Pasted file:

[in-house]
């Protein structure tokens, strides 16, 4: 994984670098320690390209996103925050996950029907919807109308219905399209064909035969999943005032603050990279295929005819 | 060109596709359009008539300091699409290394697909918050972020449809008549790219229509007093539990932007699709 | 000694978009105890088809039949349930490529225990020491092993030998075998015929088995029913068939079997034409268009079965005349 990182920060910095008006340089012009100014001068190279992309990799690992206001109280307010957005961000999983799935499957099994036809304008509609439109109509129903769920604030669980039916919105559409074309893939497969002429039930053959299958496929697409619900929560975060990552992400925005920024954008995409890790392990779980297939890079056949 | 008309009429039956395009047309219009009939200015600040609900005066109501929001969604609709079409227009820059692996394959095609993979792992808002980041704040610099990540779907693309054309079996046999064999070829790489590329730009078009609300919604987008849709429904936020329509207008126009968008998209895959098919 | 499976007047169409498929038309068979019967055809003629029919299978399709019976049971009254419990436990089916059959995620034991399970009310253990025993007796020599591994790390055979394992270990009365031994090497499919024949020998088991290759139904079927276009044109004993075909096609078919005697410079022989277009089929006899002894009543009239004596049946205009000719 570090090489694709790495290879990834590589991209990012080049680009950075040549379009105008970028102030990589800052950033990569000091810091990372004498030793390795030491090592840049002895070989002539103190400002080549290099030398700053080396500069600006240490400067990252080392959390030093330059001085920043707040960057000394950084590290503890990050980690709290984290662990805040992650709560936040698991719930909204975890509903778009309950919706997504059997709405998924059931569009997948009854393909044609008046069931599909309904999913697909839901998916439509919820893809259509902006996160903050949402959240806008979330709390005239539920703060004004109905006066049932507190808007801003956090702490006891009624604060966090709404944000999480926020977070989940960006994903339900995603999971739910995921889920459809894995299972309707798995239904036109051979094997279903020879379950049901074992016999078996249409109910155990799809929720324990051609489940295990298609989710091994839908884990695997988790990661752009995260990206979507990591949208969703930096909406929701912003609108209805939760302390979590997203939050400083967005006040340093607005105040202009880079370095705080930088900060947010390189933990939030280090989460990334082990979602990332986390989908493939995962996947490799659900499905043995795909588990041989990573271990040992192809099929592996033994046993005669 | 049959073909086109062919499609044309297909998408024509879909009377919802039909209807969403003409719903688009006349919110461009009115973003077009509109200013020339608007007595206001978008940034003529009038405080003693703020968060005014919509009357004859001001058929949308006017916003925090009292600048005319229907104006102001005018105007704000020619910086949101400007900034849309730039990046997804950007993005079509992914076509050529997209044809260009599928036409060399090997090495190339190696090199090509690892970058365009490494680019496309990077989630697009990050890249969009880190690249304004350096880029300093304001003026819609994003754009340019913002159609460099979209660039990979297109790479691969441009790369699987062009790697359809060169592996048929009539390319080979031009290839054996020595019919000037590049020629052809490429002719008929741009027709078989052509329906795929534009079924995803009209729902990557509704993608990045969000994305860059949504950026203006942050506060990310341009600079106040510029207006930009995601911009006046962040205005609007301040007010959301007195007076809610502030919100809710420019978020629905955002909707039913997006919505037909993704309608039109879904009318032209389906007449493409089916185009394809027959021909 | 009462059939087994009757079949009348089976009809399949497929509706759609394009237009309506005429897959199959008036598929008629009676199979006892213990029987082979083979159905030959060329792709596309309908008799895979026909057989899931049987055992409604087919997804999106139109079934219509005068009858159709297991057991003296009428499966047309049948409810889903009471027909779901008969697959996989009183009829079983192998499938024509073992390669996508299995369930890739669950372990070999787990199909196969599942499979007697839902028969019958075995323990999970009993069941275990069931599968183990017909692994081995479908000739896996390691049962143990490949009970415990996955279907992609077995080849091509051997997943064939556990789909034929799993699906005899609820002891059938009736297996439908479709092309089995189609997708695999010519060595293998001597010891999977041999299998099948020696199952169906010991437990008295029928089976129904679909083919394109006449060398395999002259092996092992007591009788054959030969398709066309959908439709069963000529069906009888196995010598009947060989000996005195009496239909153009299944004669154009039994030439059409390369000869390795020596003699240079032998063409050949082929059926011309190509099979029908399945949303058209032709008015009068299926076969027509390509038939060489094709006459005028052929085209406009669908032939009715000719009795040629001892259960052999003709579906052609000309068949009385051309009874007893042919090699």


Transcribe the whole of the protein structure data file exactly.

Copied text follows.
[in-house]
């Protein structure tokens, strides 16, 4: 994984670098320690390209996103925050996950029907919807109308219905399209064909035969999943005032603050990279295929005819 | 060109596709359009008539300091699409290394697909918050972020449809008549790219229509007093539990932007699709 | 000694978009105890088809039949349930490529225990020491092993030998075998015929088995029913068939079997034409268009079965005349 990182920060910095008006340089012009100014001068190279992309990799690992206001109280307010957005961000999983799935499957099994036809304008509609439109109509129903769920604030669980039916919105559409074309893939497969002429039930053959299958496929697409619900929560975060990552992400925005920024954008995409890790392990779980297939890079056949 | 008309009429039956395009047309219009009939200015600040609900005066109501929001969604609709079409227009820059692996394959095609993979792992808002980041704040610099990540779907693309054309079996046999064999070829790489590329730009078009609300919604987008849709429904936020329509207008126009968008998209895959098919 | 499976007047169409498929038309068979019967055809003629029919299978399709019976049971009254419990436990089916059959995620034991399970009310253990025993007796020599591994790390055979394992270990009365031994090497499919024949020998088991290759139904079927276009044109004993075909096609078919005697410079022989277009089929006899002894009543009239004596049946205009000719 570090090489694709790495290879990834590589991209990012080049680009950075040549379009105008970028102030990589800052950033990569000091810091990372004498030793390795030491090592840049002895070989002539103190400002080549290099030398700053080396500069600006240490400067990252080392959390030093330059001085920043707040960057000394950084590290503890990050980690709290984290662990805040992650709560936040698991719930909204975890509903778009309950919706997504059997709405998924059931569009997948009854393909044609008046069931599909309904999913697909839901998916439509919820893809259509902006996160903050949402959240806008979330709390005239539920703060004004109905006066049932507190808007801003956090702490006891009624604060966090709404944000999480926020977070989940960006994903339900995603999971739910995921889920459809894995299972309707798995239904036109051979094997279903020879379950049901074992016999078996249409109910155990799809929720324990051609489940295990298609989710091994839908884990695997988790990661752009995260990206979507990591949208969703930096909406929701912003609108209805939760302390979590997203939050400083967005006040340093607005105040202009880079370095705080930088900060947010390189933990939030280090989460990334082990979602990332986390989908493939995962996947490799659900499905043995795909588990041989990573271990040992192809099929592996033994046993005669 | 049959073909086109062919499609044309297909998408024509879909009377919802039909209807969403003409719903688009006349919110461009009115973003077009509109200013020339608007007595206001978008940034003529009038405080003693703020968060005014919509009357004859001001058929949308006017916003925090009292600048005319229907104006102001005018105007704000020619910086949101400007900034849309730039990046997804950007993005079509992914076509050529997209044809260009599928036409060399090997090495190339190696090199090509690892970058365009490494680019496309990077989630697009990050890249969009880190690249304004350096880029300093304001003026819609994003754009340019913002159609460099979209660039990979297109790479691969441009790369699987062009790697359809060169592996048929009539390319080979031009290839054996020595019919000037590049020629052809490429002719008929741009027709078989052509329906795929534009079924995803009209729902990557509704993608990045969000994305860059949504950026203006942050506060990310341009600079106040510029207006930009995601911009006046962040205005609007301040007010959301007195007076809610502030919100809710420019978020629905955002909707039913997006919505037909993704309608039109879904009318032209389906007449493409089916185009394809027959021909 | 009462059939087994009757079949009348089976009809399949497929509706759609394009237009309506005429897959199959008036598929008629009676199979006892213990029987082979083979159905030959060329792709596309309908008799895979026909057989899931049987055992409604087919997804999106139109079934219509005068009858159709297991057991003296009428499966047309049948409810889903009471027909779901008969697959996989009183009829079983192998499938024509073992390669996508299995369930890739669950372990070999787990199909196969599942499979007697839902028969019958075995323990999970009993069941275990069931599968183990017909692994081995479908000739896996390691049962143990490949009970415990996955279907992609077995080849091509051997997943064939556990789909034929799993699906005899609820002891059938009736297996439908479709092309089995189609997708695999010519060595293998001597010891999977041999299998099948020696199952169906010991437990008295029928089976129904679909083919394109006449060398395999002259092996092992007591009788054959030969398709066309959908439709069963000529069906009888196995010598009947060989000996005195009496239909153009299944004669154009039994030439059409390369000869390795020596003699240079032998063409050949082929059926011309190509099979029908399945949303058209032709008015009068299926076969027509390509038939060489094709006459005028052929085209406009669908032939009715000719009795040629001892259960052999003709579906052609000309068949009385051309009874007893042919090699």